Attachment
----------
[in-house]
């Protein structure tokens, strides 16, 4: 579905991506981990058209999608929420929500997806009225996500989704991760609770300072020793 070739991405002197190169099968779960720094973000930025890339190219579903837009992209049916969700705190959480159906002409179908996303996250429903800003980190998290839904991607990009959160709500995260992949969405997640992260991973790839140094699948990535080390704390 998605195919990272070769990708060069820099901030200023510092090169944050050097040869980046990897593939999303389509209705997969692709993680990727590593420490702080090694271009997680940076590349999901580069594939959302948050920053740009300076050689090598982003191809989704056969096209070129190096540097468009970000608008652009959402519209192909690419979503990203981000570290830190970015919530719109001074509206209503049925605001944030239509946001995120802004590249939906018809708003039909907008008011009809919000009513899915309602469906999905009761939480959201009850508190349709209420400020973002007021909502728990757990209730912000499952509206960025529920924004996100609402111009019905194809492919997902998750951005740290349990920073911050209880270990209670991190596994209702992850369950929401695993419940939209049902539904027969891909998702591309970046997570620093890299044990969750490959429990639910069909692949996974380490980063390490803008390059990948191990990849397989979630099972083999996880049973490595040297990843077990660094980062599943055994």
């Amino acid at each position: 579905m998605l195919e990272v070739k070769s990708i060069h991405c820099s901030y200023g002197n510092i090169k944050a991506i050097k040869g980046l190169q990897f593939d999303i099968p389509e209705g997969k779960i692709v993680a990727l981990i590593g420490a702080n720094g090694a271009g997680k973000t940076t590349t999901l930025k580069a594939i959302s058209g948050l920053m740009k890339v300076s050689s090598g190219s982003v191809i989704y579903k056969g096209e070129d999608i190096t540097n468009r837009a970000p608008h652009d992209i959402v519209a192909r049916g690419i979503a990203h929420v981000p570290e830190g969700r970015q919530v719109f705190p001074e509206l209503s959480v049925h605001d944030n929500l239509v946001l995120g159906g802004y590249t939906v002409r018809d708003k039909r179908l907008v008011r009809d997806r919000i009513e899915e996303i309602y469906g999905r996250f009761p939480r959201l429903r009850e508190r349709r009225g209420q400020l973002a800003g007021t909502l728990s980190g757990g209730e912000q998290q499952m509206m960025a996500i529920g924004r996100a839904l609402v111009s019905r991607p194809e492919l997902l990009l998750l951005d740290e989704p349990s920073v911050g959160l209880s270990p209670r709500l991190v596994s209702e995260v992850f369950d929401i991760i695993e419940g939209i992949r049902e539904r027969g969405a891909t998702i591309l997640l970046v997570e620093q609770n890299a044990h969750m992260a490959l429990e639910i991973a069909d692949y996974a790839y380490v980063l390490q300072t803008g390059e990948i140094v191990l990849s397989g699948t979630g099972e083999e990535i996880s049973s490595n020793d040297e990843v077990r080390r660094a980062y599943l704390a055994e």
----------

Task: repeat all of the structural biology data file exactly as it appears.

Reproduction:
[in-house]
């Protein structure tokens, strides 16, 4: 579905991506981990058209999608929420929500997806009225996500989704991760609770300072020793 070739991405002197190169099968779960720094973000930025890339190219579903837009992209049916969700705190959480159906002409179908996303996250429903800003980190998290839904991607990009959160709500995260992949969405997640992260991973790839140094699948990535080390704390 998605195919990272070769990708060069820099901030200023510092090169944050050097040869980046990897593939999303389509209705997969692709993680990727590593420490702080090694271009997680940076590349999901580069594939959302948050920053740009300076050689090598982003191809989704056969096209070129190096540097468009970000608008652009959402519209192909690419979503990203981000570290830190970015919530719109001074509206209503049925605001944030239509946001995120802004590249939906018809708003039909907008008011009809919000009513899915309602469906999905009761939480959201009850508190349709209420400020973002007021909502728990757990209730912000499952509206960025529920924004996100609402111009019905194809492919997902998750951005740290349990920073911050209880270990209670991190596994209702992850369950929401695993419940939209049902539904027969891909998702591309970046997570620093890299044990969750490959429990639910069909692949996974380490980063390490803008390059990948191990990849397989979630099972083999996880049973490595040297990843077990660094980062599943055994």
């Amino acid at each position: 579905m998605l195919e990272v070739k070769s990708i060069h991405c820099s901030y200023g002197n510092i090169k944050a991506i050097k040869g980046l190169q990897f593939d999303i099968p389509e209705g997969k779960i692709v993680a990727l981990i590593g420490a702080n720094g090694a271009g997680k973000t940076t590349t999901l930025k580069a594939i959302s058209g948050l920053m740009k890339v300076s050689s090598g190219s982003v191809i989704y579903k056969g096209e070129d999608i190096t540097n468009r837009a970000p608008h652009d992209i959402v519209a192909r049916g690419i979503a990203h929420v981000p570290e830190g969700r970015q919530v719109f705190p001074e509206l209503s959480v049925h605001d944030n929500l239509v946001l995120g159906g802004y590249t939906v002409r018809d708003k039909r179908l907008v008011r009809d997806r919000i009513e899915e996303i309602y469906g999905r996250f009761p939480r959201l429903r009850e508190r349709r009225g209420q400020l973002a800003g007021t909502l728990s980190g757990g209730e912000q998290q499952m509206m960025a996500i529920g924004r996100a839904l609402v111009s019905r991607p194809e492919l997902l990009l998750l951005d740290e989704p349990s920073v911050g959160l209880s270990p209670r709500l991190v596994s209702e995260v992850f369950d929401i991760i695993e419940g939209i992949r049902e539904r027969g969405a891909t998702i591309l997640l970046v997570e620093q609770n890299a044990h969750m992260a490959l429990e639910i991973a069909d692949y996974a790839y380490v980063l390490q300072t803008g390059e990948i140094v191990l990849s397989g699948t979630g099972e083999e990535i996880s049973s490595n020793d040297e990843v077990r080390r660094a980062y599943l704390a055994e």